All over the world, coastal development projects are on the increase. These are either offshore extension projects, aimed at reclaiming space for industrial activities, residential areas, or coastal development projects intended to provide promenades and, in the context of climate change, to protect the coasts. Coasts are then protected from erosion or submersion arising from the combined effect of rising water levels and storms, which are becoming more frequent and intense. In both cases, this type of project requires a high degree of proficiency in the construction techniques of:
- Anti-submersion or anti-overtopping structures: riprap, sea walls, etc;
- Anti-erosion structures: beach sea walls, groynes, T-shaped groynes, detached breakwaters, etc.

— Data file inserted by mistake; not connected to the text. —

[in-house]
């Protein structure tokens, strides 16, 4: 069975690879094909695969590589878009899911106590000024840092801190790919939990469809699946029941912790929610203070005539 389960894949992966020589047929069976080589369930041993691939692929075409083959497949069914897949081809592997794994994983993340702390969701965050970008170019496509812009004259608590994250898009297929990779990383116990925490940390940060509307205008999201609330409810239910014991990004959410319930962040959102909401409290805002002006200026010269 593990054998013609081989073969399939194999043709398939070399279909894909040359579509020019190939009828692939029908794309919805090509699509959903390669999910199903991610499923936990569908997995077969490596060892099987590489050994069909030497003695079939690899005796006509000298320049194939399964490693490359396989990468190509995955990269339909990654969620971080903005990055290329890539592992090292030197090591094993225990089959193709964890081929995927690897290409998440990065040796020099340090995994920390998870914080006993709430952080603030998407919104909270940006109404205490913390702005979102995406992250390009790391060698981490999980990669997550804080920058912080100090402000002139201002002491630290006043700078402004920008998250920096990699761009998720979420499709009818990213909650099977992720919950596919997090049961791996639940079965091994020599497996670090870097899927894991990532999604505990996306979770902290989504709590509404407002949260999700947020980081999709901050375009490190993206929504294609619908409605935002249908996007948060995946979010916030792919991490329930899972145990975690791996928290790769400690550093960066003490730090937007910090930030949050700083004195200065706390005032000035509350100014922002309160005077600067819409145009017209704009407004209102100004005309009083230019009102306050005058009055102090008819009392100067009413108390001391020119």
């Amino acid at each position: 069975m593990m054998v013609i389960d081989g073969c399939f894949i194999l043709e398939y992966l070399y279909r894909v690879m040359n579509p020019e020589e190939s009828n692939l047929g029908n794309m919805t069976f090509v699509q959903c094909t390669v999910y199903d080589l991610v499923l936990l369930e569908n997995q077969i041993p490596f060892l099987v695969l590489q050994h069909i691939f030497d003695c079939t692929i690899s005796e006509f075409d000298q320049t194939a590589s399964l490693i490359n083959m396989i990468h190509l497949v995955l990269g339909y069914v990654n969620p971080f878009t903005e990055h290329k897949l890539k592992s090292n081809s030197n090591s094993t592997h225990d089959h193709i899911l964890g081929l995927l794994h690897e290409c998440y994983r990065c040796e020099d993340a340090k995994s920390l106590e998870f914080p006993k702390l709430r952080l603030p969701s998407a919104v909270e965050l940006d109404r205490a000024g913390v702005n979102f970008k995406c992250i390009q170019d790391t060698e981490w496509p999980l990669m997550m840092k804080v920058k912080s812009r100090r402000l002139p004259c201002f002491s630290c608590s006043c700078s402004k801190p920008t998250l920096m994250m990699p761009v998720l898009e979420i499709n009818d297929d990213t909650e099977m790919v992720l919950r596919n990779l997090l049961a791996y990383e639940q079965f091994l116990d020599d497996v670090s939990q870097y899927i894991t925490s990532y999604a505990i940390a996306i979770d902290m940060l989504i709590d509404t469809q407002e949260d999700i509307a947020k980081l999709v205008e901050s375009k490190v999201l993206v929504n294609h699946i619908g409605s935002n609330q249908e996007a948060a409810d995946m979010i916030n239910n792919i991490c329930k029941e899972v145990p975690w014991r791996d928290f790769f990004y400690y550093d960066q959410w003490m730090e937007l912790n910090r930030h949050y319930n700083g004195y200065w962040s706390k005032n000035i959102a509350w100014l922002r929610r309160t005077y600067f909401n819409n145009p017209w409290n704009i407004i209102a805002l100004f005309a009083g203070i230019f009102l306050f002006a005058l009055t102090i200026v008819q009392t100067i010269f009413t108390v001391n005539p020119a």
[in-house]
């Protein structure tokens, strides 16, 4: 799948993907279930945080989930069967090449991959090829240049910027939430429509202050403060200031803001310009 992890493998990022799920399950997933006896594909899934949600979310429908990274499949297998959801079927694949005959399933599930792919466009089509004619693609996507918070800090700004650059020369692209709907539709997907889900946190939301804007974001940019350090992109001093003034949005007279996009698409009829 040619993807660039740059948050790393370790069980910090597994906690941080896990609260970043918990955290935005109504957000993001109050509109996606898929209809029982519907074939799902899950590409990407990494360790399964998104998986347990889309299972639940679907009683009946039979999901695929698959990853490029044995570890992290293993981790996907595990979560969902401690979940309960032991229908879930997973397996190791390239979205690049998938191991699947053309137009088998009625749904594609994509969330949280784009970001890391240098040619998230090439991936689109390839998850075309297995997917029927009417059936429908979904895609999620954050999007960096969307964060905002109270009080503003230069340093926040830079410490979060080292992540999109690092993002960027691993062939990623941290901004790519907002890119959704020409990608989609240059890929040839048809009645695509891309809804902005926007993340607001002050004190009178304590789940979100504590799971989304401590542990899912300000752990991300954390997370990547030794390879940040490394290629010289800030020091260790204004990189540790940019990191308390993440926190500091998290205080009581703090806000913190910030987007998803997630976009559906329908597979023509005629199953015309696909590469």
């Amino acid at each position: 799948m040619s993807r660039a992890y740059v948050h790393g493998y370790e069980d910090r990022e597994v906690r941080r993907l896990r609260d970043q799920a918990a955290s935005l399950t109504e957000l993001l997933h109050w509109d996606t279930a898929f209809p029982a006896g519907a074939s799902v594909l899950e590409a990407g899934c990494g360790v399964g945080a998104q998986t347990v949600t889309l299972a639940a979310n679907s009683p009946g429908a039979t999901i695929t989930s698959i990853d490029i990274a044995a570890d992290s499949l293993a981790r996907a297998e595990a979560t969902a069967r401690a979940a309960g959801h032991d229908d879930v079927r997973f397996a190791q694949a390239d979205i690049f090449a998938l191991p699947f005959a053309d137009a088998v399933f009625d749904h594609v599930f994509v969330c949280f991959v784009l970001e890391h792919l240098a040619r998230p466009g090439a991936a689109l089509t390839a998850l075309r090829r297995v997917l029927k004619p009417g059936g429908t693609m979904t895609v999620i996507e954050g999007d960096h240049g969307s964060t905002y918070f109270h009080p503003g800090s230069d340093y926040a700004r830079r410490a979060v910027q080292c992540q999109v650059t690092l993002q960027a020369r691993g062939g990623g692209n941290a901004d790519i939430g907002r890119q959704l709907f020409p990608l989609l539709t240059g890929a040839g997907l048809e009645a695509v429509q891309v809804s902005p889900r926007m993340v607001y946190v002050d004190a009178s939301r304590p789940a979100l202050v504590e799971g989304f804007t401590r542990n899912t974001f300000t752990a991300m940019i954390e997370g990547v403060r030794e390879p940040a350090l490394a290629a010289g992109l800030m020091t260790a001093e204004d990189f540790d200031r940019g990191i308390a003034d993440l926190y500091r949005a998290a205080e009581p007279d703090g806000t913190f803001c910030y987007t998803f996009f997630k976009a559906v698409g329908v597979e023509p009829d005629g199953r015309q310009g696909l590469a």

Construction techniques for these structures are similar to those used for port sea walls, but their design often requires the integration of specific architectural constraints. The challenge is to limit the number of over toppings as much as possible, while reducing the visual impact of these structures on their environment. Thanks to an active R&D policy in this area, Bouygues Travaux Publics is able to offer its clients innovative anti-overtopping measures. For the Beirut seafront project, “wave traps”, coupled with absorption chambers, were designed and built to trap the mass of water that overtops an initial threshold, thereby reducing the number of over toppings likely to reach the area to be protected. In Monaco, the offshore extension project benefited from the installation of porous chambers with double-perforated walls to limit wave reflection as much as possible.